Facebook (FB - Free Report) will cease selling entry-level Oculus Go Virtual Reality (VR) headset it launched in 2018, later this year. At $199, the device, which doesn’t need a smartphone or a tethered PC, is one of the lowest-priced VR headsets in the space.
Although existing users will get support through 2022, Facebook will stop updating Oculus Go apps after Dec 4. The company will also stop adding new Go apps into the store post Dec 18.
The social media giant now plans to focus more on its 6DOF devices- Oculus Quest and Rift headsets. Notably, 6DOF headsets can track orientation and position.
Markedly, the $399 priced Oculus Quest headset, which Facebook launched last year, has gained significant traction thanks to amazing games like Beat Saber, Dance Central and The Climb. Notably, higher sales of Oculus products drove Payments and other fees, which surged 80% year over year to $297 million in first-quarter 2020.
Facebook has also been rumored to develop a lighter and more powerful version of the Oculus Quest headset, which is likely to be released late this year.
Acquisitions Strengthen Facebook’s AR/VR Portfolio
Meanwhile, acquisitions have played an important role in deciding Facebook’s growth trajectory in the VR as well as Augmented Reality (AR) space.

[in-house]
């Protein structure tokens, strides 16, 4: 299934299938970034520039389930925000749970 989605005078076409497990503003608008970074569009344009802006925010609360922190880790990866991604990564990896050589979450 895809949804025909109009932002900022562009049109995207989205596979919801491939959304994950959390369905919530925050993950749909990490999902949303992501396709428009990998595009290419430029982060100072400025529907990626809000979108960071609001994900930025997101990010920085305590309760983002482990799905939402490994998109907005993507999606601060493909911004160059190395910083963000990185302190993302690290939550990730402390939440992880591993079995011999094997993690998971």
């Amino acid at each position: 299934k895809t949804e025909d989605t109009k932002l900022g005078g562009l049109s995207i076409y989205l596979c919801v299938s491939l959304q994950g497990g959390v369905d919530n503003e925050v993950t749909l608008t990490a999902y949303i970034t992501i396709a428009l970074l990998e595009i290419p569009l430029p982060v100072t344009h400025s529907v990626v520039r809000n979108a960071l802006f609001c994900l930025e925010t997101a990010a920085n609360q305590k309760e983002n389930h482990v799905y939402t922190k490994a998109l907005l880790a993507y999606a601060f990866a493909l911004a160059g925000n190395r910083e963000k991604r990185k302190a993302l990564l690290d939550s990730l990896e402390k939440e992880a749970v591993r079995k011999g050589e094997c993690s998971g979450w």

Last year, the company acquired Beat Games, developer of popular VR rhythm game Beat Saber. Earlier this year, it bought VR studio Sanzaru Games, developer of Asgard’s Wrath. Continuing its acquisition spree, Facebook recently announced the buyout of Ready at Dawn Studios, developer of the Lone Echo games.
These acquisitions help Facebook to build a solid immersive game content portfolio. This not only boosts sales of its Oculus headsets, but also provides it a competitive edge against console makers like Sony (SNE - Free Report) , Nintendo and Microsoft (MSFT - Free Report) , and tech companies like Alphabet (GOOGL - Free Report) division Google, Samsung, HTC, Lenovo and others.
Moreover, Facebook is working on an all-day AR wearable as its long-term vision, expected for release between 2023 and 2025.
The Zacks Rank #3 (Hold) company also acquired computer vision startup Scape Technologies in a move to build out its AR capabilities. Scape has reportedly built a localization engine that’s designed for city-scale AR. Using a cloud-based Visual Engine, the technology can build and reference 3D maps in the cloud, allowing devices to tap into a unified perception of the world around them. You can see the complete list of today’s Zacks #1 Rank (Strong Buy) stocks here.
Per a recent IDC report, global spending on AR/VR is expected to be $18.8 billion in 2020, up 78.5% from IDC’s 2019 estimated figure of $10.5 billion. Moreover, global spending on AR/VR products and services is expected to witness a CAGR of 77% for the 2019-2023 time-frame.
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